And finally, the chief priests and Pharisees attest that Jesus was dead when they request of Pilate that guards be placed at his tomb.

Matthew 27:62 Now the next day, that followed the day of the preparation, the chief priests and Pharisees came together unto Pilate, 63 Saying, Sir, we remember that that deceiver said, while he was yet alive, After three days I will rise again. 64 Command therefore that the sepulchre be made sure until the third day, lest his disciples come by night, and steal him away, and say unto the people, He is risen from the dead: so the last error shall be worse than the first.

And, lastly Jesus' disciples were distraught over his death, including the Apostle John who was an eye-witness to the event and who wrote his account down for us.

John 19:32 Then came the soldiers, and brake the legs of the first, and of the other which was crucified with him. 33 But when they came to Jesus, and saw that he was dead already, they brake not his legs: 34 But one of the soldiers with a spear pierced his side, and forthwith came there out blood and water. 35 And he that saw it bare record, and his record is true: and he knoweth that he saith true...

So, we know that before his death Jesus did prophecy his death and resurrection on the third day. We know that Jesus disciples as well as the chief priests and Pharisees were aware of this prophecy. We know that the disciples did not understand this prophecy and so were not expecting Jesus to rise from the dead (Mark 9:32, Luke 18:34). We know that Pilate, a Roman centurion, and several Roman soldiers, and John the Apostle attested to the fact that Jesus was dead. And we know that Jesus was buried in a tomb, sealed by a great stone, and guarded by soldiers who were to prevent the disciples from coming and stealing Jesus' body. And furthermore, we know that we have no other documentation in the historical record disputing or refuting the claims offered in these historical accounts.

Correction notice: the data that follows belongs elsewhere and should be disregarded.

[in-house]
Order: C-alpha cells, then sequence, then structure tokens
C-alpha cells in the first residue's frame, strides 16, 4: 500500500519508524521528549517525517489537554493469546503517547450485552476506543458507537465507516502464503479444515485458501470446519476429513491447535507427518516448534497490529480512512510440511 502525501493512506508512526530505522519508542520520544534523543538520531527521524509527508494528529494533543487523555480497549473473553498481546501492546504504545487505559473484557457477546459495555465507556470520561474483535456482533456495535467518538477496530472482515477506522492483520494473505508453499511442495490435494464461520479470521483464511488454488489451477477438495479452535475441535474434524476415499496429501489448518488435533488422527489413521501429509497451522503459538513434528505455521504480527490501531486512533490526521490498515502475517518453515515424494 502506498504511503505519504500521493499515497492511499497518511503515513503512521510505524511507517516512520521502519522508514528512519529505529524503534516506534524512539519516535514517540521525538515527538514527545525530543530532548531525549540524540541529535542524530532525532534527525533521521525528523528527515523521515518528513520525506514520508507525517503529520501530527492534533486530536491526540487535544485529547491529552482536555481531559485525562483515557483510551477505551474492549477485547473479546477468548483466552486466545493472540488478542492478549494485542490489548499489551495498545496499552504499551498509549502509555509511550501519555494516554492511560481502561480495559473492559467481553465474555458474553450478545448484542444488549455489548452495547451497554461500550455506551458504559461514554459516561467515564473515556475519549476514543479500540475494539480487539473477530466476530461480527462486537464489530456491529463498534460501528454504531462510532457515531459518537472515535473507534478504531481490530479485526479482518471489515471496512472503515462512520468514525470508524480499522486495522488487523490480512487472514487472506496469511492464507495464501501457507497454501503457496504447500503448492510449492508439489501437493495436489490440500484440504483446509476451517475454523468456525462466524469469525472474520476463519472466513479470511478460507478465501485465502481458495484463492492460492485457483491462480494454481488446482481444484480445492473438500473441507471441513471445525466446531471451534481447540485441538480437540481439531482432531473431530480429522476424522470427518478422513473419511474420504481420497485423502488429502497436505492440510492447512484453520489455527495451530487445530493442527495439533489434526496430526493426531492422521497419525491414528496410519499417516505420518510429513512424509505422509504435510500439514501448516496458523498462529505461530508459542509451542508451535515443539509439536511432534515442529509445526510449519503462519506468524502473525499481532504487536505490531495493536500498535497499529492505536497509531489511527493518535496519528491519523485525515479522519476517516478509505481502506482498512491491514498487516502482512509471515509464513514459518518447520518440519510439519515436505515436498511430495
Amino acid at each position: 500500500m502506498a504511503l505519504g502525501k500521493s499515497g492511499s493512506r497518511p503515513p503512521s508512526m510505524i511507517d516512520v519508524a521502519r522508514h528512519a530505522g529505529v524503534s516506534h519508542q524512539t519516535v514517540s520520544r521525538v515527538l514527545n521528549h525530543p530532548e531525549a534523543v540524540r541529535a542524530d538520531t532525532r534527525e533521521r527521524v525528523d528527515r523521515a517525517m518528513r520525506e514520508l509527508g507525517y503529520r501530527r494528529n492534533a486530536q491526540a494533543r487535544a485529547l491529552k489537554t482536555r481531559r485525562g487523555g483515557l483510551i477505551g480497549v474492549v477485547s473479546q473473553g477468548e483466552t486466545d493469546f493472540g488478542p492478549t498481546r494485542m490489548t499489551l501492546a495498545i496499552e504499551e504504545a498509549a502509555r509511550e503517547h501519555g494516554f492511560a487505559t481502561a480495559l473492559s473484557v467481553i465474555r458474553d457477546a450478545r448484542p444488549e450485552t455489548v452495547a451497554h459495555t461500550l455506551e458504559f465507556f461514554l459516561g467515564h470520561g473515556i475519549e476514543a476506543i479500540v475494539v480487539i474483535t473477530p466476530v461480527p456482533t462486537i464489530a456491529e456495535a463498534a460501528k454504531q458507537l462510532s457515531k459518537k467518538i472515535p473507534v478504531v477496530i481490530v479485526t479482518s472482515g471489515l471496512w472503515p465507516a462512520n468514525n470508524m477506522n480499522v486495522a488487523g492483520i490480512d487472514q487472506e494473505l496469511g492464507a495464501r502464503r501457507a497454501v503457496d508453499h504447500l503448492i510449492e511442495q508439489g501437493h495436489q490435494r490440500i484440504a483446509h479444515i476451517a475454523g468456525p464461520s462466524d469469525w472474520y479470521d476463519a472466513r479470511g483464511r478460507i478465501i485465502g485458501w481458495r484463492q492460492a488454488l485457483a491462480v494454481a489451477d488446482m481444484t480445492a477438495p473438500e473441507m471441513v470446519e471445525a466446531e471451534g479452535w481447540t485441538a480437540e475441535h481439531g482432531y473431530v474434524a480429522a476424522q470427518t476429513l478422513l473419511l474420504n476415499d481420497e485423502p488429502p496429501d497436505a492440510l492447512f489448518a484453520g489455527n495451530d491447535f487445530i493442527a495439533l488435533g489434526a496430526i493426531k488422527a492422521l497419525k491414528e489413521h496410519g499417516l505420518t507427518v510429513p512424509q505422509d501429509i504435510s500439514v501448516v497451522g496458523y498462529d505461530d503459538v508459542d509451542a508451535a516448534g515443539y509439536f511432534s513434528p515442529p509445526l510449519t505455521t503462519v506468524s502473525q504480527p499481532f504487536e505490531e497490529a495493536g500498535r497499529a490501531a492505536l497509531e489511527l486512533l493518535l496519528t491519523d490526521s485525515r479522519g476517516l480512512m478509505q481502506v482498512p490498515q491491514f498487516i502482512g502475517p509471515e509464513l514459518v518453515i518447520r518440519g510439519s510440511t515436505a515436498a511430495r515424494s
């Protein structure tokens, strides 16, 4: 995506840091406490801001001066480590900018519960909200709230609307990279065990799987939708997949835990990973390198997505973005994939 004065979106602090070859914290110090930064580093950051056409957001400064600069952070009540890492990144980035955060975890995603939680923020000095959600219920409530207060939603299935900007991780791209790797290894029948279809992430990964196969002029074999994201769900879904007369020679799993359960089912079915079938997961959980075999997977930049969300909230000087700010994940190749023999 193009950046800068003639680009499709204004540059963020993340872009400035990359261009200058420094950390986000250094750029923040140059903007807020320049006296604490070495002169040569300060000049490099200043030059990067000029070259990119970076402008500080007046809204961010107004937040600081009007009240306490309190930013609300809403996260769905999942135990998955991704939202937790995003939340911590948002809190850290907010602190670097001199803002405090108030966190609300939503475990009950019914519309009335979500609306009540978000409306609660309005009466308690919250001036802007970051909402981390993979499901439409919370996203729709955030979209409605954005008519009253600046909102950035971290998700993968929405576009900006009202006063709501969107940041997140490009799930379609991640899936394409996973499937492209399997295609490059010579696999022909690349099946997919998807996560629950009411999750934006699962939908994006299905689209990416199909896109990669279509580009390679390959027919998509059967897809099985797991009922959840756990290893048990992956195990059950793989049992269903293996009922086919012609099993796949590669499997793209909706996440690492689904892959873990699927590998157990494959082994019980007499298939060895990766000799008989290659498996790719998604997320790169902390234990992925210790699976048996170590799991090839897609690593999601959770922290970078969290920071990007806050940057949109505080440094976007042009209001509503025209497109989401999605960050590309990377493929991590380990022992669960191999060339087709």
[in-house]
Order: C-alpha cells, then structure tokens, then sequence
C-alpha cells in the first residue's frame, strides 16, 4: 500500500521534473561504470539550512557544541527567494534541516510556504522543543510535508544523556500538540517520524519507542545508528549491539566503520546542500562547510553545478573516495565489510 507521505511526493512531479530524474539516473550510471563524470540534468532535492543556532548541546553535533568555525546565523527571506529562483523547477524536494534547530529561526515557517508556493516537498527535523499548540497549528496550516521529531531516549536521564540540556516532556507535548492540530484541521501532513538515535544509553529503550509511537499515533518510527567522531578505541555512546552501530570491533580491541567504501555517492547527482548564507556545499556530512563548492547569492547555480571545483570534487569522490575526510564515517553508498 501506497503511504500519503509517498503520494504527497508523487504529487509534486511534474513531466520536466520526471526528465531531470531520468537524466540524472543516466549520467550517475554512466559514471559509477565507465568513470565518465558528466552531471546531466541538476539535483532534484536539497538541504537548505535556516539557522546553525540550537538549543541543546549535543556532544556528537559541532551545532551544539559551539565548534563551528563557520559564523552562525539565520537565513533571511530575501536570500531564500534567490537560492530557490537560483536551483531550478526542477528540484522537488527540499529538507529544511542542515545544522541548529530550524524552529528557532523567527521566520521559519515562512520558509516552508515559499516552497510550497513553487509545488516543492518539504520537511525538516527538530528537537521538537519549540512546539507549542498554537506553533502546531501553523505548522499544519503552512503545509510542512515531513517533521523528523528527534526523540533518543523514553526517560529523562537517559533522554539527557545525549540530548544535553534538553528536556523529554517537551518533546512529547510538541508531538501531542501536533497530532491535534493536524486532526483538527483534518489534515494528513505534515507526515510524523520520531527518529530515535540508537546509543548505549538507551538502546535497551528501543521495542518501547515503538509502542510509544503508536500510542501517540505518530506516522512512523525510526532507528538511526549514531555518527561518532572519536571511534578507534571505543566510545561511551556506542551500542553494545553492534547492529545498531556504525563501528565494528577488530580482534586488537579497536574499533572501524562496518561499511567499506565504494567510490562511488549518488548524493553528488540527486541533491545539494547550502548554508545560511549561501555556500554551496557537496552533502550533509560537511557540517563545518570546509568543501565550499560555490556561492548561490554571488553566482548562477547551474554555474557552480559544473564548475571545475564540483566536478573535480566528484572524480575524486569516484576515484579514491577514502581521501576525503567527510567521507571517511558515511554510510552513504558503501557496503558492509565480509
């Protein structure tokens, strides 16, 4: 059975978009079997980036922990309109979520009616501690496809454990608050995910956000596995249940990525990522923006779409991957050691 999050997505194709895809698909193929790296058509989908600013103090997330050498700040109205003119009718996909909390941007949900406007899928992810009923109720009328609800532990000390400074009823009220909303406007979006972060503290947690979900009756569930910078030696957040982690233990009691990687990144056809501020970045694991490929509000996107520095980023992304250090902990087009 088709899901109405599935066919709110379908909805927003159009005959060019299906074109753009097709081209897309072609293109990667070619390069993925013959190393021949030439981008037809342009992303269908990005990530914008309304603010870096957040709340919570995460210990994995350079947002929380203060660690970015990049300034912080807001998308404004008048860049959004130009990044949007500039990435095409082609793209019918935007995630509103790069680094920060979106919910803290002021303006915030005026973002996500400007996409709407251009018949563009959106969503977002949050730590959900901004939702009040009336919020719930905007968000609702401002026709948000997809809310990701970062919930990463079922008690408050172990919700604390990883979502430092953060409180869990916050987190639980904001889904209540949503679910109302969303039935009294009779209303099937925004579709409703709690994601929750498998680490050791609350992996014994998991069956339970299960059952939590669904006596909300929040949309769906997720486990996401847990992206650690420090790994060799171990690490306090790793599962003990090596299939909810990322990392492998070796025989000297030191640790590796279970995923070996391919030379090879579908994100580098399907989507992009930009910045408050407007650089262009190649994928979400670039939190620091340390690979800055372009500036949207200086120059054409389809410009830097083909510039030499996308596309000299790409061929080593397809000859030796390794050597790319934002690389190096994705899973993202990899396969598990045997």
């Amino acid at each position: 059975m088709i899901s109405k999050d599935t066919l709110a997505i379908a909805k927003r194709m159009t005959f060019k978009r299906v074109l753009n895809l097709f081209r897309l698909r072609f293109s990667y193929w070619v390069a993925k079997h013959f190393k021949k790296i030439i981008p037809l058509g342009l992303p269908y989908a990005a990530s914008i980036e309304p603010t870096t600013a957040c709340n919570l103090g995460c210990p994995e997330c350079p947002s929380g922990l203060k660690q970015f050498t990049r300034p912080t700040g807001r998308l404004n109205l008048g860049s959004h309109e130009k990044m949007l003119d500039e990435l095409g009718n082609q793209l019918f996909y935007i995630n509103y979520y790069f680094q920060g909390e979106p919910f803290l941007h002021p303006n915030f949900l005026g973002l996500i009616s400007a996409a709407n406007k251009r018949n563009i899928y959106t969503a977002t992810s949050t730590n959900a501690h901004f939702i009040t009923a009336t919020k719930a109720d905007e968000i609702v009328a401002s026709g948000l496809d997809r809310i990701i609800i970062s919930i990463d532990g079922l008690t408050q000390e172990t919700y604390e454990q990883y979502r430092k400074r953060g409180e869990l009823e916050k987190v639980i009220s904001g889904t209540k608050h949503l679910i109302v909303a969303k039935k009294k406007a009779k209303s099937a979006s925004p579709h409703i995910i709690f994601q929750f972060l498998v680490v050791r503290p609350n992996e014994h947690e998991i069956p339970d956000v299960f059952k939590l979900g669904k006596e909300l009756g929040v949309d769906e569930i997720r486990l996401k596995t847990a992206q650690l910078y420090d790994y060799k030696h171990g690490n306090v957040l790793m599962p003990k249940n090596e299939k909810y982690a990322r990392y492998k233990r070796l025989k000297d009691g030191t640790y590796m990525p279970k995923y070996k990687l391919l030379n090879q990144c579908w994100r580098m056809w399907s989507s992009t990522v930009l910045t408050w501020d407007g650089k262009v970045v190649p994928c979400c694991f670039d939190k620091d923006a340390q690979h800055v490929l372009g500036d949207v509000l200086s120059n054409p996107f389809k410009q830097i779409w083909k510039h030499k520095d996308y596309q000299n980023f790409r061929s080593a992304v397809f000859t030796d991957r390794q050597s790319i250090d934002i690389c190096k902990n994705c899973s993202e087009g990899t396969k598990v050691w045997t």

The critical question then, is why, on the third day after his death, was Jesus' body not in the tomb where he was buried?

Only two explanations are provided for us in the available historical account of these events. Either Jesus had risen from the dead or Jesus' disciples had taken his body. No other explanation is provided to us by those who were alive at the time and were in a position to investigate and verify these claims. Because this is the case, we must accept one of these two explanation and discard the other. No other explanation can be considered.

Since we have no information about the events in question besides that, which is provided by those who were present at the time, any additional explanation, which is not represented in their accounts must be discarded as mere novel conjecture since it is not based upon direct, objective verification or upon historical accounts. Since such explanations are entirely contrived and speculative or propositional in nature, there is no reason to accept their version of the events in question. Instead, if we wish to remain faithful to history, to remain faithful to the academic standard for historicity, and to avoid circular reasoning, we must, instead, rely upon the testimony of those who were in a position to objectively verify the occurrence of the event in question.

So, we must decide whether or not the historical account of the empty tomb is best explained by Jesus' resurrection or by his disciples stealing the body. This is particularly relevant given the fact that the "stolen body" theory is the only alternative to the resurrection explanation that is found in the historical record. Therefore, the "stolen body" theory is the only available alternative explanation that is not simply novel conjecture invented centuries after the fact. And so, we will now turn to examining the claim of the chief priests and Pharisees that Jesus' disciples stole his body.